We have seen recessions before but what made this one such a big deal was just how fast jobs and wealth were being lost. People looked at the statistics and saw how quickly the downturn was accelerating and simply projected how far down that meant it would go.

And then they sold their assets and laid off their employees.

Between May 2008 and May 2009, San Diego’s economy lost more than 52,000 jobs. But economics data guru Rich Toscano churns out a classic series of graphs that — while startling in their picture of a deteriorating jobs market — offer something of a reason to be hopeful.

Sweetwater Union High School District had reason to be hopeful when it hired Jesus Gandara to be its superintendent. He had been hailed as a miracle worker for his effort in a similar position in Texas. But now, Sweetwater employee unions are ramping up a major attack on Gandara, hoping to unseat him for being deaf to their concerns and allegedly relying “on intimidation to gain consent.”

Attacks on superintendents, though, are pretty common when they try to balance the difficult task of absorbing budget cuts while protecting educational objectives.

The debate about the current position of labor unions in San Diego’s political spectrum spurred by this article continues to rage in the letters section. But the top letter today is from Imperial Beach where a resident wants to keep the outrage stoked about a recent decision to install the former mayor into an open City Council seat.

The new owners of the Union-Tribune are letting go of some of their new assets. Though the purchase price of the paper wasn’t disclosed, it is commonly understood that Platinum Equity bought real estate from former U-T publisher David Copley and got a newspaper in the deal for free.

Now they are selling some real estate.

Monday’s U-T is actually brimming with public interest news. The paper profiles a new plan to capture some of the methane that is emitted from the Point Loma sewage treatment plant, put it in trucks and take it somewhere to turn it into electricity.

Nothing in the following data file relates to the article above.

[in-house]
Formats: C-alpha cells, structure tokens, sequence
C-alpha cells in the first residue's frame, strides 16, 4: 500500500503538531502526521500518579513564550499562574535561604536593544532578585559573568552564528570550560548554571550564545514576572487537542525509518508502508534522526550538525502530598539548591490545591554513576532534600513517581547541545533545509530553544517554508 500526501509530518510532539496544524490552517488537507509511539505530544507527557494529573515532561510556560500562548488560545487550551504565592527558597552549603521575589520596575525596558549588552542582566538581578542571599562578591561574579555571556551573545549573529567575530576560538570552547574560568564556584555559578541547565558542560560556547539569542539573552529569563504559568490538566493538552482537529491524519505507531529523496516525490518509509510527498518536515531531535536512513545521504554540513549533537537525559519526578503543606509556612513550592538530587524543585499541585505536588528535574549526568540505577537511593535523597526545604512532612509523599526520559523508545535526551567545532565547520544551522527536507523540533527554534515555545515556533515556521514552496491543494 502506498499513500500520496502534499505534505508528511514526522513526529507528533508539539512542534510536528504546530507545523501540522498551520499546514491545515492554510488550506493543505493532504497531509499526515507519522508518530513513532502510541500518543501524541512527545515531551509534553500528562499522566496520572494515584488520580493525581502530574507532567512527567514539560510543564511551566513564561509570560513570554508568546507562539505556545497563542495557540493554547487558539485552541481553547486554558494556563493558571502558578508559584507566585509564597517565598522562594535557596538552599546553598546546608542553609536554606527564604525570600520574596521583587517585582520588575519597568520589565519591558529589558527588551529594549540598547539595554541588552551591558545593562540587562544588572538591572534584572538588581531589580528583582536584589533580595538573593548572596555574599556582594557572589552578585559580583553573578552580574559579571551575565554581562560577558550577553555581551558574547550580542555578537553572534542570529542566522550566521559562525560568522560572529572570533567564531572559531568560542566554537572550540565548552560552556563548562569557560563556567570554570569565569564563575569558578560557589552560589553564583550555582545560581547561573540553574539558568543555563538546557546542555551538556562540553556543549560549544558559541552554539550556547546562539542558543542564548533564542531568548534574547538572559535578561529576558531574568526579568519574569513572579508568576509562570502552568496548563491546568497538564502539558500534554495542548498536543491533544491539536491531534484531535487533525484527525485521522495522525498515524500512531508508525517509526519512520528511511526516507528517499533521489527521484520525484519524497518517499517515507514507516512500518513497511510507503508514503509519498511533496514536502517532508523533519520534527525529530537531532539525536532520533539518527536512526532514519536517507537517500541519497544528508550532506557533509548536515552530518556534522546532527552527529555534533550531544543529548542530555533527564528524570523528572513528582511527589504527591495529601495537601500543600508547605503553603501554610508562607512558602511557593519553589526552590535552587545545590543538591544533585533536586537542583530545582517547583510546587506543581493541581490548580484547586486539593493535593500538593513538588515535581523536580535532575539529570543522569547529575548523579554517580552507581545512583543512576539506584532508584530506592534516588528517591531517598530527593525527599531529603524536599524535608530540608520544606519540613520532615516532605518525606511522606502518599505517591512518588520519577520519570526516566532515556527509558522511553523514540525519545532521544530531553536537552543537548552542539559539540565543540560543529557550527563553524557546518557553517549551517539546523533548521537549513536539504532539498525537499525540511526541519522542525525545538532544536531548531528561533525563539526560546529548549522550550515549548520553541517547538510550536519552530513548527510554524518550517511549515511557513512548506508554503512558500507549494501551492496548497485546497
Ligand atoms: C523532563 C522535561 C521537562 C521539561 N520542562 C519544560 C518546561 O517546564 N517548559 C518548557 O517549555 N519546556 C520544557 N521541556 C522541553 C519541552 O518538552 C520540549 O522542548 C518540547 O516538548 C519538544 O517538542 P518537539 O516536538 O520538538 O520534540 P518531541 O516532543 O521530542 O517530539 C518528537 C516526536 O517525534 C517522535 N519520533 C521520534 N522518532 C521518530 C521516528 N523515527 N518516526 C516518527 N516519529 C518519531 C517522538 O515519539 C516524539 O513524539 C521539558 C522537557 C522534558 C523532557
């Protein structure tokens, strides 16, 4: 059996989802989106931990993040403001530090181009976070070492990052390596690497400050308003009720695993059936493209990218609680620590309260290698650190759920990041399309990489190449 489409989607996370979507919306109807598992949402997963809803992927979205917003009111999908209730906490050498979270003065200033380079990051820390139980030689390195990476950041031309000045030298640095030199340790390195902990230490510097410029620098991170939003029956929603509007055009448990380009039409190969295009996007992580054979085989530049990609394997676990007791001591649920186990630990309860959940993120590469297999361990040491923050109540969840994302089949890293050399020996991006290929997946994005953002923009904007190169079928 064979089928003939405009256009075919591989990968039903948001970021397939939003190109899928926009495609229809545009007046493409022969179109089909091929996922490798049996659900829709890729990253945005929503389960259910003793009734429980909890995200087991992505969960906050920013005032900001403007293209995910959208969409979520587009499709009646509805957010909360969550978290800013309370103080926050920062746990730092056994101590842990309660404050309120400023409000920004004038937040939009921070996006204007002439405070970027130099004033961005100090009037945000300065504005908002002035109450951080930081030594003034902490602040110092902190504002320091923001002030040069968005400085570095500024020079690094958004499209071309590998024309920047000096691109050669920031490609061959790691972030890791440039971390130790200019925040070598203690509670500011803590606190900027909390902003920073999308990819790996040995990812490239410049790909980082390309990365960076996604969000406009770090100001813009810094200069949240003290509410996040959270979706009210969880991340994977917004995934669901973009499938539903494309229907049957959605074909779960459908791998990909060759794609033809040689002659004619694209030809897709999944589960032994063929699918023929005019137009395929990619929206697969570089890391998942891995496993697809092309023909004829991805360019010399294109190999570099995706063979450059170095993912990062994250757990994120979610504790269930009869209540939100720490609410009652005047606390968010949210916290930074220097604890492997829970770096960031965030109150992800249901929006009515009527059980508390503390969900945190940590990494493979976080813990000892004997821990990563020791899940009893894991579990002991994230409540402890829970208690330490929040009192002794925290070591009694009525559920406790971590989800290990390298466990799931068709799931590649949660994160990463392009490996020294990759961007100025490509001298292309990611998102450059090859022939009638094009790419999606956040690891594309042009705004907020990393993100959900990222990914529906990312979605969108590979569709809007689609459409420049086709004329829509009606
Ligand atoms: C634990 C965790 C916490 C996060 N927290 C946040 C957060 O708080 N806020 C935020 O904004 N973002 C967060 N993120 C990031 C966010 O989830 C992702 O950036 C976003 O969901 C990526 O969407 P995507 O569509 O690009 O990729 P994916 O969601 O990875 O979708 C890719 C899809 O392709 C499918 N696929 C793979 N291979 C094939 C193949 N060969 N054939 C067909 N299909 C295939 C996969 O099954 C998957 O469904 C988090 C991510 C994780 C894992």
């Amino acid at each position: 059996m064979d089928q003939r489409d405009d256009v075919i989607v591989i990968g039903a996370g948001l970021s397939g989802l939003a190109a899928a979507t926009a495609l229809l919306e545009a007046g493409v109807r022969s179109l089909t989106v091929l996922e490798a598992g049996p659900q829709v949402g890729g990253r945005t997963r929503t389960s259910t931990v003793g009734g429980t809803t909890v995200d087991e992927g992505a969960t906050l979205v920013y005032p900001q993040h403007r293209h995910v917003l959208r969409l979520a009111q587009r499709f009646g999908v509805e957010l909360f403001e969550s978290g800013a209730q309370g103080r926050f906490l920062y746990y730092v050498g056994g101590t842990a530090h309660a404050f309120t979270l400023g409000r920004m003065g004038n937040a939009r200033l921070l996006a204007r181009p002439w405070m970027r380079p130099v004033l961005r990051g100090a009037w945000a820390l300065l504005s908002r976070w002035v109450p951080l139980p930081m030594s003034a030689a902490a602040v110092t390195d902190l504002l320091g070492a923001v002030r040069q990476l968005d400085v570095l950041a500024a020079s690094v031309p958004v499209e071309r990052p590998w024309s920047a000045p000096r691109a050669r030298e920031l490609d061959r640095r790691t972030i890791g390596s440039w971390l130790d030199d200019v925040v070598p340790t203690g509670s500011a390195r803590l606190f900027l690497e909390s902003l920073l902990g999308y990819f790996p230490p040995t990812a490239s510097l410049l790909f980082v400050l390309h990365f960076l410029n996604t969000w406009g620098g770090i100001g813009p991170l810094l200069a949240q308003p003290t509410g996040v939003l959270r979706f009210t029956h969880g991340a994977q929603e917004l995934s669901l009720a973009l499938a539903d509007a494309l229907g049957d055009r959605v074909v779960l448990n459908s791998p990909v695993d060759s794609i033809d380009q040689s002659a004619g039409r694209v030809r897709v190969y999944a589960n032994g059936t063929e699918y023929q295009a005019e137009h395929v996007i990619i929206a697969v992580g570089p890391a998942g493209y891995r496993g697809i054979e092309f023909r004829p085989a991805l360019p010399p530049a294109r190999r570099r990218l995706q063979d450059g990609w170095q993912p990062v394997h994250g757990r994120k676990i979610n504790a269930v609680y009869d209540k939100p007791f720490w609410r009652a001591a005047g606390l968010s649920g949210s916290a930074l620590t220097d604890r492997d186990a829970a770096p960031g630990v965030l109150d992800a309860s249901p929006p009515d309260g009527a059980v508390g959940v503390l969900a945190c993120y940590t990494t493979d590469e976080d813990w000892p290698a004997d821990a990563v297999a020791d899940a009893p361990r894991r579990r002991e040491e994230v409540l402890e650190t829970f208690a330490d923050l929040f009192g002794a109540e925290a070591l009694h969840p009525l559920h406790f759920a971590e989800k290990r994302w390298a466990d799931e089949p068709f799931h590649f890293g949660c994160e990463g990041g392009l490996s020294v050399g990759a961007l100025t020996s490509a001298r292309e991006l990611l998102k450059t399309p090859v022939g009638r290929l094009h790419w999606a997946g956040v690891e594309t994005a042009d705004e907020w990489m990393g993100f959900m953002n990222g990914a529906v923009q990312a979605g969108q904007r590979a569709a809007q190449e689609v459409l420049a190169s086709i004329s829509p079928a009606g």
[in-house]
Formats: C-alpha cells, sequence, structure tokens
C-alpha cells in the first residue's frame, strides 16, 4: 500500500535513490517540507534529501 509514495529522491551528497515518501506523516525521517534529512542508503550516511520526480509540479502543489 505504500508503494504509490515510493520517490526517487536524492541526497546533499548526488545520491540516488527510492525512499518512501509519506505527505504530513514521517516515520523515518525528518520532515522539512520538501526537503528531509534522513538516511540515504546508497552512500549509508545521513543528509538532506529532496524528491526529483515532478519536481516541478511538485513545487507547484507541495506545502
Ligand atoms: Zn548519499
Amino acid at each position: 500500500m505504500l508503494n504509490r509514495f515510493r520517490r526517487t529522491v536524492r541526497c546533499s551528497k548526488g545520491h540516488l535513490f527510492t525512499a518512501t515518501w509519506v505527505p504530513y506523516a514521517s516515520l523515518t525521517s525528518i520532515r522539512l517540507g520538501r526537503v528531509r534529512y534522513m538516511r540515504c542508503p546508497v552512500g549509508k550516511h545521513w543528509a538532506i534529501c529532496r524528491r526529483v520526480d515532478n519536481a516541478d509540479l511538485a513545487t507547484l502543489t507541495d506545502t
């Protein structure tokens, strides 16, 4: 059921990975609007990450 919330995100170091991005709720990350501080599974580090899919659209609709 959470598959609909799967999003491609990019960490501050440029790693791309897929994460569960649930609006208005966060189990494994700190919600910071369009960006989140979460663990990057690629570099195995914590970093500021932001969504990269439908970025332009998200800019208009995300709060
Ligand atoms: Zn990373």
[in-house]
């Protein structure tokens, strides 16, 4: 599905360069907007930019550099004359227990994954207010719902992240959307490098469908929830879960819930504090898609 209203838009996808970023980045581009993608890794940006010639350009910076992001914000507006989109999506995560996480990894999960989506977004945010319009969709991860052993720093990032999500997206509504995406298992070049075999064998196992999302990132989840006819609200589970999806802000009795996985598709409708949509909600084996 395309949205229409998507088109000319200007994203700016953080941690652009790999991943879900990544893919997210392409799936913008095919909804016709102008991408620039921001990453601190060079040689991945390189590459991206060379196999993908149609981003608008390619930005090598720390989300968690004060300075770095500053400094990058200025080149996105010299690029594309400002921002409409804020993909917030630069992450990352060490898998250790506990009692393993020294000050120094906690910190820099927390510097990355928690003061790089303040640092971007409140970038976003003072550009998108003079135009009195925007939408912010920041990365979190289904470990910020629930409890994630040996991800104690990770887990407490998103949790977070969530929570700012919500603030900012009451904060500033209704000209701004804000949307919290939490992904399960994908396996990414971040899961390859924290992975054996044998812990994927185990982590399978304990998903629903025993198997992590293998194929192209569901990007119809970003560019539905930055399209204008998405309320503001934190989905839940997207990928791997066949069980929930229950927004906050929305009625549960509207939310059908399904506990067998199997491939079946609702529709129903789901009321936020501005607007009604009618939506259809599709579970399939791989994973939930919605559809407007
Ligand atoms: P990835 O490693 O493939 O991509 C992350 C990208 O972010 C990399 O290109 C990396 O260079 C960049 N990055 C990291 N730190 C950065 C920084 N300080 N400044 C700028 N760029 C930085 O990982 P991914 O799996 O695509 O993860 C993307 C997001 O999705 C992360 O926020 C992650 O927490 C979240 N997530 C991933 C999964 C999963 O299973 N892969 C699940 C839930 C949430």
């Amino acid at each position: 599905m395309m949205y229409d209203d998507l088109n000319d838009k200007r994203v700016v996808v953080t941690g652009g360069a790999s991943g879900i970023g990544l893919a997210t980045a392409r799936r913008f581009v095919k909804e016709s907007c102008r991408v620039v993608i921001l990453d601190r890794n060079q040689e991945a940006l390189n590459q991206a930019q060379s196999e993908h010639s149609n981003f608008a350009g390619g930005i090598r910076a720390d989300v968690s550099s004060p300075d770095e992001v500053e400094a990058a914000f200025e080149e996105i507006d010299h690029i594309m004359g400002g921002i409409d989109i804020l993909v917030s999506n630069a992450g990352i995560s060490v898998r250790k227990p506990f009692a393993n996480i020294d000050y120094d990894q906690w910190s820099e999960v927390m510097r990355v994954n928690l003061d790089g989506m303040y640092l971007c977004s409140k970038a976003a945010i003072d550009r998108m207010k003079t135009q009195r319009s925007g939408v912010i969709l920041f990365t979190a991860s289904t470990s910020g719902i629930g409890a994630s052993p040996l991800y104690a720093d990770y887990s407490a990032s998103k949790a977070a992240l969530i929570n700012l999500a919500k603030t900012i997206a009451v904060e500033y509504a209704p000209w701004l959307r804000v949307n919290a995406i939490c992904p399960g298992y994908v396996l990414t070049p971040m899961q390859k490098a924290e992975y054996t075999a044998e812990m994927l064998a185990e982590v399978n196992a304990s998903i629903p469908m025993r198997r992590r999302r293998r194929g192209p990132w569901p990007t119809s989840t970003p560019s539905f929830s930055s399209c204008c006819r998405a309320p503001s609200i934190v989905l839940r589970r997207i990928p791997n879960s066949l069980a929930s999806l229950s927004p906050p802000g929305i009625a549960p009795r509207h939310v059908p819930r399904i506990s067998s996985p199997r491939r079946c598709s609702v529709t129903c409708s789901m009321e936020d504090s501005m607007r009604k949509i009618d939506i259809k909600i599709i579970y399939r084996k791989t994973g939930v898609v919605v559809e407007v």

Another U-T story highlights how well Sycamore Canyon’s ecology has recovered since the devastating 2003 wildfire. The paper also continues a welcome focus on county government with a story about how the county is struggling to process the thousands of requests from property owners hoping to have their assets revalued downward because of the recession. The county botched an effort years ago to improve its computer system to handle these kinds of things.

The paper dings City Councilwoman Marti Emerald for not making her public calendar very detailed despite promises to be an open book. She claims it’s a work in progress.

Finally, if you missed it, the U-T had an interesting story about Poway City Councilwoman Betty Rexford, who allegedly interfered with some construction projects near her home.

This is a new feature sent to subscribers of the Morning Report (formerly known as the Daily News Alert). We’re publishing it here until the end of the month, but you’ll need to sign up to receive it after that.


Dagny Salas was web editor at Voice of San Diego from 2010 to 2013. She was an investigative fellow at VOSD from 2009 to 2010.

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